Past Events

"A Hope in the Unseen, Revisited" Conversation with Ron Suskind

Pembroke Hall, Room 305

Ron Suskind's book,  A Hope in the Unseen, has, for two decades, moved many to focus on issues of race and class inequality. The story follows Cedric Jennings, a young black honor student at Washington, D.C.'s Ballou High School, as he manages a bewildering array of intellectual and social challenges during his freshman year at Brown University.

Lunchtime Conversation with Prof. Richard Tapia

CSREA Conference Room, Hillel 303

CSREA invites you to engage in an informal conversation with Professor Richard Tapia (Rice University) over lunch. This discussion presents an opportunity to learn more about his experiences as a researcher in the computational and mathematical sciences, and discuss challenges faced by underrepresented minorities in STEM fields.

Please RSVP by Friday, 4/10 at 5pm if you would like to attend: [email protected]

Seminar with Ellen Wu, Indiana University Bloomington: "Writing the History of Race in America: Opportunities and Challenges"

CSREA Conference Room, Hillel 303

How do historians write about race? Ellen Wu (History, Indiana University) will discuss her research trajectory for "The Color of Success: Asian Americans and the Origins of the Model Minority" (Princeton, 2014), including the pitfalls and promises of taking on a ubiquitous topic. The conversation will also consider strategies for emerging race scholars to consider when writing about race for a general audience.

See also:

Ellen Wu, Indiana University Bloomington: "How Asians Became America's Model Minority"

Smith-Buonanno 106, 95 Cushing Street, Providence RI 02912

Today the reigning perception of Asians in the United States is that of the “model minority”: naturally smart and hardworking, socio-economically mobile, quiet, and unlike other peoples of color for these very reasons. Observers often attribute the putative “success” of Asian Americans to “culture.” By excavating the origins of the “model minority” image in the 1940s-60s, historian Ellen Wu explains that it is an invented fiction rather than timeless truth.

See also: 

Stefano Bloch, "Deeply Superficial Reflections on Life as a Tagger"

Hillel, Meeting Room

What I Am Thinking About Now: Stefano Bloch, Mellon Postdoctoral Fellow, Urban Studies Program and Cogut Center for the Humanities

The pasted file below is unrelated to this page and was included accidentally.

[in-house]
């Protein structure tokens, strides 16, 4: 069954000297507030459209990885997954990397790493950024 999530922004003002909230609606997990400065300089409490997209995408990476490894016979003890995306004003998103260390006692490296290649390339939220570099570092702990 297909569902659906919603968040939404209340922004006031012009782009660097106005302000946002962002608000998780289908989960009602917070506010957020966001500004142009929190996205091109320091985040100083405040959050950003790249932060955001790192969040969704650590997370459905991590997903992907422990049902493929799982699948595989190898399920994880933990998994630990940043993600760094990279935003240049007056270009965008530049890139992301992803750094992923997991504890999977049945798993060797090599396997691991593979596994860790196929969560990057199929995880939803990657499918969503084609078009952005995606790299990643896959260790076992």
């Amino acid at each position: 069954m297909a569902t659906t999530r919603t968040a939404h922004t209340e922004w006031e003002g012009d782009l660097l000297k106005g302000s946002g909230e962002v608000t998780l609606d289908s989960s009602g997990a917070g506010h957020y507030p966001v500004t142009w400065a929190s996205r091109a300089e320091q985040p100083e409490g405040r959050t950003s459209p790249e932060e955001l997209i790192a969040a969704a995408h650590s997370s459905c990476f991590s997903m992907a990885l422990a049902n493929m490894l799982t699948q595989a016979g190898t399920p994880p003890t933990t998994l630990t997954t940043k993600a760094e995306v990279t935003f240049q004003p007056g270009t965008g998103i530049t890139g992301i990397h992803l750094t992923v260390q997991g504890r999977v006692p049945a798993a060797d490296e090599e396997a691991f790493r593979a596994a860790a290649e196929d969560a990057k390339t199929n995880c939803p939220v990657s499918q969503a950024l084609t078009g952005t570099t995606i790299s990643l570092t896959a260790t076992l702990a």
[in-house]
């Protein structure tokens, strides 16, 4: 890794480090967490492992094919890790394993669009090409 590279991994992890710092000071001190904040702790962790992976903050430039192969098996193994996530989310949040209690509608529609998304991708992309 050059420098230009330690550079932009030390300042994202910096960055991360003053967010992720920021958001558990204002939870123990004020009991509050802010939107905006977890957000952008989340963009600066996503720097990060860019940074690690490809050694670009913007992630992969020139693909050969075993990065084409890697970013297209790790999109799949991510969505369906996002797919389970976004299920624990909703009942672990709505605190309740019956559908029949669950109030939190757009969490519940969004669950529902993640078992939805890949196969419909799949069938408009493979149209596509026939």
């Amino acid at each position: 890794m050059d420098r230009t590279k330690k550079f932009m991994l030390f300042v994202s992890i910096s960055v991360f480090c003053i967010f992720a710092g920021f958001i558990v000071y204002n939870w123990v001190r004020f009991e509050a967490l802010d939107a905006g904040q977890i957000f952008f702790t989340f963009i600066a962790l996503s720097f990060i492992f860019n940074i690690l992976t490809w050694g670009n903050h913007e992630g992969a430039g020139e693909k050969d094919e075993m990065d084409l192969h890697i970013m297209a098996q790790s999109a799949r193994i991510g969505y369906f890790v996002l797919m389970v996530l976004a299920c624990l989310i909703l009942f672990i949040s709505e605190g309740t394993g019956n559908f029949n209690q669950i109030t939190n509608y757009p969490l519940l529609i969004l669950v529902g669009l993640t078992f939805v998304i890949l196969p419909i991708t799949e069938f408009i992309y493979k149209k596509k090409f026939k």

"Deeply Superficial Reflections on Life as a Tagger"

Professor Stefano Bloch examines the (re)development of the contemporary city by focusing on illicit contributions to the making of place by members of urban-based subcultures. As he will discuss, this research forces him to reflect on his own experiences as a once-prolific graffiti writer and why he rejects commonplace defenses of graffiti as "art".

CSREA Faculty Grant Application Deadline


CSREA Faculty Grants are designed to support the synergistic development of intellectual community and research on campus by funding and staffing campus based events or supporting research focused working groups. We invite Brown University faculty and researchers to submit proposals that focus on issues of race, ethnicity and/or indigeneity in the United States. Projects with U.S. related transnational dimensions are also invited.

Talk with Prof. Marcus Rediker: Prophet against Slavery: Benjamin Lay, Atlantic Abolitionist

Center for the Study of Slavery and Justice

Prof. Marcus Rediker is Distinguished Professor of Atlantic History at the University of Pittsburgh. His books and essays have been published in fourteen languages. His most recent work is Outlaws of the Atlantic: Sailors, Pirates, and Motley Crews in the Age of Sail (Beacon Press, 2014). He is producer of the prize-winning documentary film Ghosts of Amistad: In the Footsteps of the Rebels (2014), directed by Tony Buba.

RSVPs are required for this event. Please email [email protected] to attend.

Seminar with Ian Haney López, UC Berkeley: "Dog Whistle RACISM"

Friday, April 3, 2015 10:00 am to Wednesday, April 11, 2018 11:30 am

Pembroke 305, 172 Meeting Street

The prevalence of coded racial appeals in American politics invites us to reconsider racism, racial ideologies, and the social construction of race. In this seminar we'll talk about strategic and routine racism, colorblindness, and the interplay between dog whistle politics and a racially stratified society. Looking toward the future, we'll also consider whether demography will save us, or whether instead whiteness as an organizing principle in politics and society is likely to expand, for instance to incorporate many Hispanics and Asian Americans.

See also: 

Third Rail Series Lecture: Ian Haney López, UC Berkeley, "Dog Whistle Politics: Coded Racism and Inequality for All" [VIDEO]

Pembroke Hall, Room 305, 172 Meeting Street, Providence RI 02912

Rejecting any simple story of malevolent and obvious racism, in this lecture Ian Haney López links the two central themes that dominate American politics today: the Republican Party’s increasing reliance on white voters, and the destabilization and decline of the middle class—white and nonwhite members alike.